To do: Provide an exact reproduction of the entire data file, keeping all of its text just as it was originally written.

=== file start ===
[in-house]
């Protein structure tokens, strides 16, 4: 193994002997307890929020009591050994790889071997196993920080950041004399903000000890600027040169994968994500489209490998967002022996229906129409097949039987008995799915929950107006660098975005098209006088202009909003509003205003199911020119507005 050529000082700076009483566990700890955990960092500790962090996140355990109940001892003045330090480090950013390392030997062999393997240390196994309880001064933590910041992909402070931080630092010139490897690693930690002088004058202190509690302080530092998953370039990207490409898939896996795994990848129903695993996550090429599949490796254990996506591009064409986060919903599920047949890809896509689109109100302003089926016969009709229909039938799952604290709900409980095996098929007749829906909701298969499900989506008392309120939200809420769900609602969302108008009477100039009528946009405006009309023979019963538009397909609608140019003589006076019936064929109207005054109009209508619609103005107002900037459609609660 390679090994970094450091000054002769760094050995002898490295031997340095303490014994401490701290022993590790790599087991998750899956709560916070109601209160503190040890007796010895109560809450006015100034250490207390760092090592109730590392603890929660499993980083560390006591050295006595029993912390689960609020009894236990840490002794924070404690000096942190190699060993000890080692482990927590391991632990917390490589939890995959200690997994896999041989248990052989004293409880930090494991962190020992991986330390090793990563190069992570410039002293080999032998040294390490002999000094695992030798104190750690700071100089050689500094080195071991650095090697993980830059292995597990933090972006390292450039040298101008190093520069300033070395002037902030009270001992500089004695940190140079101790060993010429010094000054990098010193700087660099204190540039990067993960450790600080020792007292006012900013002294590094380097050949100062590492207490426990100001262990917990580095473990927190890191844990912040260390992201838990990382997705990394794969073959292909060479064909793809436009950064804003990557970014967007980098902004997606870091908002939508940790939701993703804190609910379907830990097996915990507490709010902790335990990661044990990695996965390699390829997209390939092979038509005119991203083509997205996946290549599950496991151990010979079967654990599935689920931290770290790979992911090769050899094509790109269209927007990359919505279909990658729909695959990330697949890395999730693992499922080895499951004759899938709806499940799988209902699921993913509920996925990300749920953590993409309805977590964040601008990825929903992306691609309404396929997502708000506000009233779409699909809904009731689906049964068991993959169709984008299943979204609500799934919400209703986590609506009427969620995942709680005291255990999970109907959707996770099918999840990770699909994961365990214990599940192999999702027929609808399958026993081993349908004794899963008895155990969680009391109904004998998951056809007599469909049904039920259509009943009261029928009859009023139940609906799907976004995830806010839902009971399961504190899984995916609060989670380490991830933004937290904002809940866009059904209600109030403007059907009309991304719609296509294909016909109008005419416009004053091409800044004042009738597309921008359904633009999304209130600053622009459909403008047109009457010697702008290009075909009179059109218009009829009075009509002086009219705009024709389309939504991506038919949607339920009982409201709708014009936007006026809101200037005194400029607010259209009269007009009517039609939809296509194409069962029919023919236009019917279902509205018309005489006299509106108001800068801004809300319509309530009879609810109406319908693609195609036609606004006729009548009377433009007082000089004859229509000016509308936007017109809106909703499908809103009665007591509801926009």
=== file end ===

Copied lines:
[in-house]
């Protein structure tokens, strides 16, 4: 193994002997307890929020009591050994790889071997196993920080950041004399903000000890600027040169994968994500489209490998967002022996229906129409097949039987008995799915929950107006660098975005098209006088202009909003509003205003199911020119507005 050529000082700076009483566990700890955990960092500790962090996140355990109940001892003045330090480090950013390392030997062999393997240390196994309880001064933590910041992909402070931080630092010139490897690693930690002088004058202190509690302080530092998953370039990207490409898939896996795994990848129903695993996550090429599949490796254990996506591009064409986060919903599920047949890809896509689109109100302003089926016969009709229909039938799952604290709900409980095996098929007749829906909701298969499900989506008392309120939200809420769900609602969302108008009477100039009528946009405006009309023979019963538009397909609608140019003589006076019936064929109207005054109009209508619609103005107002900037459609609660 390679090994970094450091000054002769760094050995002898490295031997340095303490014994401490701290022993590790790599087991998750899956709560916070109601209160503190040890007796010895109560809450006015100034250490207390760092090592109730590392603890929660499993980083560390006591050295006595029993912390689960609020009894236990840490002794924070404690000096942190190699060993000890080692482990927590391991632990917390490589939890995959200690997994896999041989248990052989004293409880930090494991962190020992991986330390090793990563190069992570410039002293080999032998040294390490002999000094695992030798104190750690700071100089050689500094080195071991650095090697993980830059292995597990933090972006390292450039040298101008190093520069300033070395002037902030009270001992500089004695940190140079101790060993010429010094000054990098010193700087660099204190540039990067993960450790600080020792007292006012900013002294590094380097050949100062590492207490426990100001262990917990580095473990927190890191844990912040260390992201838990990382997705990394794969073959292909060479064909793809436009950064804003990557970014967007980098902004997606870091908002939508940790939701993703804190609910379907830990097996915990507490709010902790335990990661044990990695996965390699390829997209390939092979038509005119991203083509997205996946290549599950496991151990010979079967654990599935689920931290770290790979992911090769050899094509790109269209927007990359919505279909990658729909695959990330697949890395999730693992499922080895499951004759899938709806499940799988209902699921993913509920996925990300749920953590993409309805977590964040601008990825929903992306691609309404396929997502708000506000009233779409699909809904009731689906049964068991993959169709984008299943979204609500799934919400209703986590609506009427969620995942709680005291255990999970109907959707996770099918999840990770699909994961365990214990599940192999999702027929609808399958026993081993349908004794899963008895155990969680009391109904004998998951056809007599469909049904039920259509009943009261029928009859009023139940609906799907976004995830806010839902009971399961504190899984995916609060989670380490991830933004937290904002809940866009059904209600109030403007059907009309991304719609296509294909016909109008005419416009004053091409800044004042009738597309921008359904633009999304209130600053622009459909403008047109009457010697702008290009075909009179059109218009009829009075009509002086009219705009024709389309939504991506038919949607339920009982409201709708014009936007006026809101200037005194400029607010259209009269007009009517039609939809296509194409069962029919023919236009019917279902509205018309005489006299509106108001800068801004809300319509309530009879609810109406319908693609195609036609606004006729009548009377433009007082000089004859229509000016509308936007017109809106909703499908809103009665007591509801926009």